Other formats

    Adobe Portable Document Format file (facsimile images)   TEI XML file   ePub eBook file  


    mail icontwitter iconBlogspot iconrss icon

The Pamphlet Collection of Sir Robert Stout: Volume 81

Chapter VI. — The Credit Foncier

page break

Chapter VI.

The Credit Foncier.

The "democratisation" of credit would be incomplete without a system under which advances could be made on mortgage to owners of small properties—and on people's homes on terms equitably even with those commanded by the wealthier class of proprietors. The Credit Foncier, the principles of which, and its evolution on the European Continent, were lucidly explained by mm. Pinschof and Loprieno in their evidences before the Royal Commission of Banking in 1895—is admirably designed to meet this want, and the present time affords an exceptional opportunity for the adoption of the system in this State, so as to relieve the settlers who have severely suffered by the recent bush fires, in a manner not to injure the feelings of the most susceptible amongst them, or betray the wholesome principle of self-help. The money which has been subscribed by sympathisers could easily be converted into share capital in a Credit Foncier, of which the contributors, of course, would be the shareholding members, and loans granted to applicants on their merits, and on terms calculated to afford borrowers ample time to repay principal and interest out of the proceeds of their industries, without the acceptance of charity on the one hand, or the making of a money sacrifice on the other.

A Credit Foncier may consist of an association of property-owners for the purpose of securing loans on mortgage for its members, and of obtaining the necessary funds for that purpose from outside sources on their collective security; or it may be formed of members with share capital to act as an intermediary society between borrowers on mortgage and the investing public. The latter is the form in which the system has come to find favour, and in which it could be so easily page 61 and economically adopted by the sympathisers with agrarian distress amongst us at this time, and not for a mere temporary purpose, but as a permanent institution.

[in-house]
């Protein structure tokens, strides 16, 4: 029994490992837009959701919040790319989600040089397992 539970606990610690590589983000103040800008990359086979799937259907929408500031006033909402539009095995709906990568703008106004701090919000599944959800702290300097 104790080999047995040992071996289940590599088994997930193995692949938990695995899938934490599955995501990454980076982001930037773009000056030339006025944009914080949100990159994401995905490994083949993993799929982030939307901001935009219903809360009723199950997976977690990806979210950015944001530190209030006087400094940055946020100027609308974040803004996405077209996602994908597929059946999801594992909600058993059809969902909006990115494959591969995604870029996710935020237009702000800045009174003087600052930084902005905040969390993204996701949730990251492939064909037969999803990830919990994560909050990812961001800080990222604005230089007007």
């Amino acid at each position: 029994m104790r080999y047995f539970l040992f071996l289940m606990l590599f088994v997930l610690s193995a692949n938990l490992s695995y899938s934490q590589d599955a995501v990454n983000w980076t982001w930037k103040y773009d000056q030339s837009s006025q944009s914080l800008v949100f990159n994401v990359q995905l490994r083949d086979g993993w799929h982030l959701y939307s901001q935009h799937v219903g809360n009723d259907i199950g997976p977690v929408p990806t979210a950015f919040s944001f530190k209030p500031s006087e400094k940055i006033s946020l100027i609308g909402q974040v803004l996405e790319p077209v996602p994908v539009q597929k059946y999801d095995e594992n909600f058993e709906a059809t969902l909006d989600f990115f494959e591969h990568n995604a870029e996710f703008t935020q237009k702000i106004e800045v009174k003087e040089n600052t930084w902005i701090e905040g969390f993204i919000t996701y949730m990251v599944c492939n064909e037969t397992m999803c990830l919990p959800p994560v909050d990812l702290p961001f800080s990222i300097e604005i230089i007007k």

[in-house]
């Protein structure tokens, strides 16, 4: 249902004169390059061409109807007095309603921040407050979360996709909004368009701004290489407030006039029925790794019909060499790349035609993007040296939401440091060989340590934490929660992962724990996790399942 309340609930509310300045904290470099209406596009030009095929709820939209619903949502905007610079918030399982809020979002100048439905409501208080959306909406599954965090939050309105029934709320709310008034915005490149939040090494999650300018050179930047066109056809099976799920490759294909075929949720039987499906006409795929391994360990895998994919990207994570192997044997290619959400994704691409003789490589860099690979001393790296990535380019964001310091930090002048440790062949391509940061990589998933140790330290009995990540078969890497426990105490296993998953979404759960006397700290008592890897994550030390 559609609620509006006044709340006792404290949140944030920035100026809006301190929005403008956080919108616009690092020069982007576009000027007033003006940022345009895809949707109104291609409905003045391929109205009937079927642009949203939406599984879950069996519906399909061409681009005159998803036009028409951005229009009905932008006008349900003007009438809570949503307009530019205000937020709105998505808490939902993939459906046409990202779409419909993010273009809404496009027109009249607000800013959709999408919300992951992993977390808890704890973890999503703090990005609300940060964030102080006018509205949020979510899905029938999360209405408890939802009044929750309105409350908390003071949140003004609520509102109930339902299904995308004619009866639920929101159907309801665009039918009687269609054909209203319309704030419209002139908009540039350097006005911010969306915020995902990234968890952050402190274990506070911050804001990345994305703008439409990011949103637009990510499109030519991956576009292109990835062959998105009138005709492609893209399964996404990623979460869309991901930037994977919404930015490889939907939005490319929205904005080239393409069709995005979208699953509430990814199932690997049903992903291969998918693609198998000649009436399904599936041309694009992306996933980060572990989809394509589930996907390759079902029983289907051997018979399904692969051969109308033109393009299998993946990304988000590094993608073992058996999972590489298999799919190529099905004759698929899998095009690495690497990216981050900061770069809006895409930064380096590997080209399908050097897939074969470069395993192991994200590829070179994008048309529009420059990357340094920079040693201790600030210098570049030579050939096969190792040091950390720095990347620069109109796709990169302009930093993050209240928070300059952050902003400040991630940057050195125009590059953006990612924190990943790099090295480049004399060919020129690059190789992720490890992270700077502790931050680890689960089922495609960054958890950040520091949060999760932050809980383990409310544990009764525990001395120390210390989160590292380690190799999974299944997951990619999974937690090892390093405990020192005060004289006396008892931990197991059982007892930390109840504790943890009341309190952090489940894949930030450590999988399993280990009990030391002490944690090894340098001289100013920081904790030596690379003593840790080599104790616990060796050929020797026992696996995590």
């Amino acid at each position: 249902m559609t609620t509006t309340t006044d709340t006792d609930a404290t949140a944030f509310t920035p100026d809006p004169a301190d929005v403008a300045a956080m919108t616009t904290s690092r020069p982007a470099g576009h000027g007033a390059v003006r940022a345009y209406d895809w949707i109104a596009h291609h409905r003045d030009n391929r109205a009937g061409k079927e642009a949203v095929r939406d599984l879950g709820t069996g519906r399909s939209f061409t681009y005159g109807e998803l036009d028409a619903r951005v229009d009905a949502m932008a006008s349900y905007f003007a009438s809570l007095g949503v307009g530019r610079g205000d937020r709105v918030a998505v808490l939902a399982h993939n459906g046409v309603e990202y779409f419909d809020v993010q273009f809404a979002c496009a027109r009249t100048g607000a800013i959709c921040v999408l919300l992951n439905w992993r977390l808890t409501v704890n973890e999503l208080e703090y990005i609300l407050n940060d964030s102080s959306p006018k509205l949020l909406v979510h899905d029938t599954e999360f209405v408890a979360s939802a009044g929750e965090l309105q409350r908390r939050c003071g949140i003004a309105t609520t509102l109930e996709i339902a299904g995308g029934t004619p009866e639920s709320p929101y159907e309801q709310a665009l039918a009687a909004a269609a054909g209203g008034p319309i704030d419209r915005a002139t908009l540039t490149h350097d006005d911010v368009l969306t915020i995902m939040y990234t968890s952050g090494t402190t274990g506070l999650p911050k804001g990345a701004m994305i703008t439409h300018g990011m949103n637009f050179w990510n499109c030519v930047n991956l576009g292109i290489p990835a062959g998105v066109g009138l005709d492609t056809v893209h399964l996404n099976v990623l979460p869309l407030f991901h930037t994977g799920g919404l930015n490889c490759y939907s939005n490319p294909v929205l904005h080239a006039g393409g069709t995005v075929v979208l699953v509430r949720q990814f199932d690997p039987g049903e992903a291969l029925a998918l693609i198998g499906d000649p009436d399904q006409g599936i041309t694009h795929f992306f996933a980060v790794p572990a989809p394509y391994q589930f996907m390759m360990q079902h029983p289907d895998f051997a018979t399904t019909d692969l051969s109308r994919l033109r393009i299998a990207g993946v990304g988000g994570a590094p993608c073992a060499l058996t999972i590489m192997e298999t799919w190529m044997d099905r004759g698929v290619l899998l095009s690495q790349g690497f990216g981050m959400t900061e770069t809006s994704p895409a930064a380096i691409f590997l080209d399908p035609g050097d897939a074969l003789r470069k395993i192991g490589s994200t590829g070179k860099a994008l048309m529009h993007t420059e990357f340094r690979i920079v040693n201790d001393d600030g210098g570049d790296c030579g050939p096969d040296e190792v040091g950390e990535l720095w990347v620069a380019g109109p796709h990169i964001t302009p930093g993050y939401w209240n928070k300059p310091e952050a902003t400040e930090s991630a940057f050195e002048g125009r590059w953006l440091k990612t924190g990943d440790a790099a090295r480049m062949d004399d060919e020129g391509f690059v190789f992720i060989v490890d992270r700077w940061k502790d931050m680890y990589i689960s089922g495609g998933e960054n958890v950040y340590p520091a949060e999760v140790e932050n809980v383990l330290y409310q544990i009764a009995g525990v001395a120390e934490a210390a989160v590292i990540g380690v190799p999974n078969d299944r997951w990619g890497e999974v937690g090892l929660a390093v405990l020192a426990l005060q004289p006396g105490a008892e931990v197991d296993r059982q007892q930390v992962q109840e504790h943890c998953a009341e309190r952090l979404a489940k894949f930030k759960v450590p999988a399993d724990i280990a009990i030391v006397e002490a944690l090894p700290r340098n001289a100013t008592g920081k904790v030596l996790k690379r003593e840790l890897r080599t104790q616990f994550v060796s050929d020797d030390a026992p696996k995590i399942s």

M. Pinschof, in his evidence before the Royal Commission, said:—"The first institutions were founded by the borrowers of money. This is the first development of the Credit Foncier—the German Landschafts Banken. After the seven years' war between Prussia and Austria, especially in Silesia, the distress was very great; money was very scarce, and the rate of interest very high. At that time Buring submitted to Frederick II. of Prussia his scheme for the formation of mutual associations of borrowers, who would be jointly responsible for the debts of each individual of the institution, and who would thus be a certain guarantee to the lenders of the money that they would only admit good people to get advances." It was some years before Frederick the Great gave his support to the scheme, but finally did so by investing a considerable amount in the Credit Foncier bonds. At a later time, as M. Pinschof informed the Royal Commission, "Napoleon III. took up 10 million francs (equal to £400,000) of mortgage bonds to give the Credit Foncier de France a start."